Juniperus scopulorum 'Moffettii'
(Photo courtesy of NetPS Plant Finder)
Height: 12 feet
Spread: 5 feet
Hardiness Zone: 4a
Other Names: Colorado Redcedar
A dense and narrowly columnar evergreen shrub with soft textured silvery-gray needle-like foliage and abundant showy blue berries, a good compact choice for adding a vertical element in difficult landscape situations, makes a great tall evergreen hedge
Moffett Juniper has attractive gray foliage. The scale-like leaves are highly ornamental and remain gray throughout the winter. It produces silvery blue berries from late spring to late winter. The flowers are not ornamentally significant.
Moffett Juniper is a dense multi-stemmed evergreen shrub with a narrowly upright and columnar growth habit. It lends an extremely fine and delicate texture to the landscape composition which can make it a great accent feature on this basis alone.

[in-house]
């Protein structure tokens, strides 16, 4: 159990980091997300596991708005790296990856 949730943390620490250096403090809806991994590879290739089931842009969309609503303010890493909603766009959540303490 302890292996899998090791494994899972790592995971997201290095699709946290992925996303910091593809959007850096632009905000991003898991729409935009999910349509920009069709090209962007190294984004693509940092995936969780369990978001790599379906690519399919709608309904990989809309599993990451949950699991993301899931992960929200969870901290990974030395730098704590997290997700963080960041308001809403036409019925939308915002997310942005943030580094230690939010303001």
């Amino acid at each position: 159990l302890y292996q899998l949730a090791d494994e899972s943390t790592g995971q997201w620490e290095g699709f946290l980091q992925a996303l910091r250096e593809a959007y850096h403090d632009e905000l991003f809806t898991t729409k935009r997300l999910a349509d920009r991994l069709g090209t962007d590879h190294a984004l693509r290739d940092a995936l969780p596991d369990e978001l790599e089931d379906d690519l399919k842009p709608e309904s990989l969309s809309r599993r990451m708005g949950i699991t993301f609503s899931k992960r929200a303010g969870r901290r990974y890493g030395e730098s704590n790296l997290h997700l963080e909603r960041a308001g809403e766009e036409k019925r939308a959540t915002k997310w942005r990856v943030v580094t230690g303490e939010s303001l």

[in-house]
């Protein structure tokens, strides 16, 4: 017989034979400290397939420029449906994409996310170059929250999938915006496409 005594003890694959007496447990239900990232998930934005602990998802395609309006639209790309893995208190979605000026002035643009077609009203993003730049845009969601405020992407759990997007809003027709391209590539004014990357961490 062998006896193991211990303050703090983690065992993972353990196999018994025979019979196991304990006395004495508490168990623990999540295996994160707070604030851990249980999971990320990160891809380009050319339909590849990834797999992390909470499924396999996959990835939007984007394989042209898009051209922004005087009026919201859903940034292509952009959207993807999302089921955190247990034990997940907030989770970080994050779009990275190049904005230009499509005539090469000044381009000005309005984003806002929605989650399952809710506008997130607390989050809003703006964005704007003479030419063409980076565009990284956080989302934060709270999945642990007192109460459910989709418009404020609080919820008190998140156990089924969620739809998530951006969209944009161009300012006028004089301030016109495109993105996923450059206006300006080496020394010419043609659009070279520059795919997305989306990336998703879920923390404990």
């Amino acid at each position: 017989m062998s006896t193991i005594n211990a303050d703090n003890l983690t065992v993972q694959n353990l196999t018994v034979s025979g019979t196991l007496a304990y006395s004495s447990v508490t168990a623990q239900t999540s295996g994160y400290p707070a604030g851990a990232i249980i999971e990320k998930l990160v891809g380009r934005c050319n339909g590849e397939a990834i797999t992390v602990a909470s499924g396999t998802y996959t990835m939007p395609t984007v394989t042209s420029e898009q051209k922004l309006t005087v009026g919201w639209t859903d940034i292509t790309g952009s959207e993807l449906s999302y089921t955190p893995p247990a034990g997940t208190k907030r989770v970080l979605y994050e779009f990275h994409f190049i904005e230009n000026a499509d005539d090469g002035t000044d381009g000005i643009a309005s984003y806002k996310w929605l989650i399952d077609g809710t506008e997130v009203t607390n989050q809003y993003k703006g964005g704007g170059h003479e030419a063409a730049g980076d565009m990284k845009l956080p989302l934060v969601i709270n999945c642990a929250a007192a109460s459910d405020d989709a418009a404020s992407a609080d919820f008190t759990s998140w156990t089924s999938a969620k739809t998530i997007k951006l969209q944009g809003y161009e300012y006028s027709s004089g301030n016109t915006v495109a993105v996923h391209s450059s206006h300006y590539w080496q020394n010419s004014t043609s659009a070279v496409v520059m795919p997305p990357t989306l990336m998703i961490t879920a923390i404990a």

This is a relatively low maintenance shrub, and is best pruned in late winter once the threat of extreme cold has passed. Deer don't particularly care for this plant and will usually leave it alone in favor of tastier treats. It has no significant negative characteristics.
Moffett Juniper is recommended for the following landscape applications;
- Vertical Accent
- General Garden Use
Planting & Growing
Moffett Juniper will grow to be about 12 feet tall at maturity, with a spread of 5 feet. It tends to fill out right to the ground and therefore doesn't necessarily require facer plants in front, and is suitable for planting under power lines. It grows at a slow rate, and under ideal conditions can be expected to live for 70 years or more.
This shrub should only be grown in full sunlight. It is very adaptable to both dry and moist growing conditions, but will not tolerate any standing water. It is considered to be drought-tolerant, and thus makes an ideal choice for xeriscaping or the moisture-conserving landscape. It is not particular as to soil type or pH. It is somewhat tolerant of urban pollution. This is a selection of a native North American species.